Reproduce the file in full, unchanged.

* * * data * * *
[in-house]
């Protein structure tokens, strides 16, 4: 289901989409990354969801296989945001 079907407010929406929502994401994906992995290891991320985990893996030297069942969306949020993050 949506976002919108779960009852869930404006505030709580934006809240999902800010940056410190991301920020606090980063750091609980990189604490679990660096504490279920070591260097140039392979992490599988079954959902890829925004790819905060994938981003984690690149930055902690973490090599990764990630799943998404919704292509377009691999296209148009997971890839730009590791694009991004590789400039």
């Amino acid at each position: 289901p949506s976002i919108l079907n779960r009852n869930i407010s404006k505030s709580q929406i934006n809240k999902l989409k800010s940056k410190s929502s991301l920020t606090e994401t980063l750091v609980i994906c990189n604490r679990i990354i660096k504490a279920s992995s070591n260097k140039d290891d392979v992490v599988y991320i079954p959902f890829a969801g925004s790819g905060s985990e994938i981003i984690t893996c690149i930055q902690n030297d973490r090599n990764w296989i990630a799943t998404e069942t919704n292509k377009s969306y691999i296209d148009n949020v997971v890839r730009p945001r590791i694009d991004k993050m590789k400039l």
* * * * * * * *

[in-house]
């Protein structure tokens, strides 16, 4: 289901989409990354969801296989945001 079907407010929406929502994401994906992995290891991320985990893996030297069942969306949020993050 949506976002919108779960009852869930404006505030709580934006809240999902800010940056410190991301920020606090980063750091609980990189604490679990660096504490279920070591260097140039392979992490599988079954959902890829925004790819905060994938981003984690690149930055902690973490090599990764990630799943998404919704292509377009691999296209148009997971890839730009590791694009991004590789400039």
């Amino acid at each position: 289901p949506s976002i919108l079907n779960r009852n869930i407010s404006k505030s709580q929406i934006n809240k999902l989409k800010s940056k410190s929502s991301l920020t606090e994401t980063l750091v609980i994906c990189n604490r679990i990354i660096k504490a279920s992995s070591n260097k140039d290891d392979v992490v599988y991320i079954p959902f890829a969801g925004s790819g905060s985990e994938i981003i984690t893996c690149i930055q902690n030297d973490r090599n990764w296989i990630a799943t998404e069942t919704n292509k377009s969306y691999i296209d148009n949020v997971v890839r730009p945001r590791i694009d991004k993050m590789k400039l």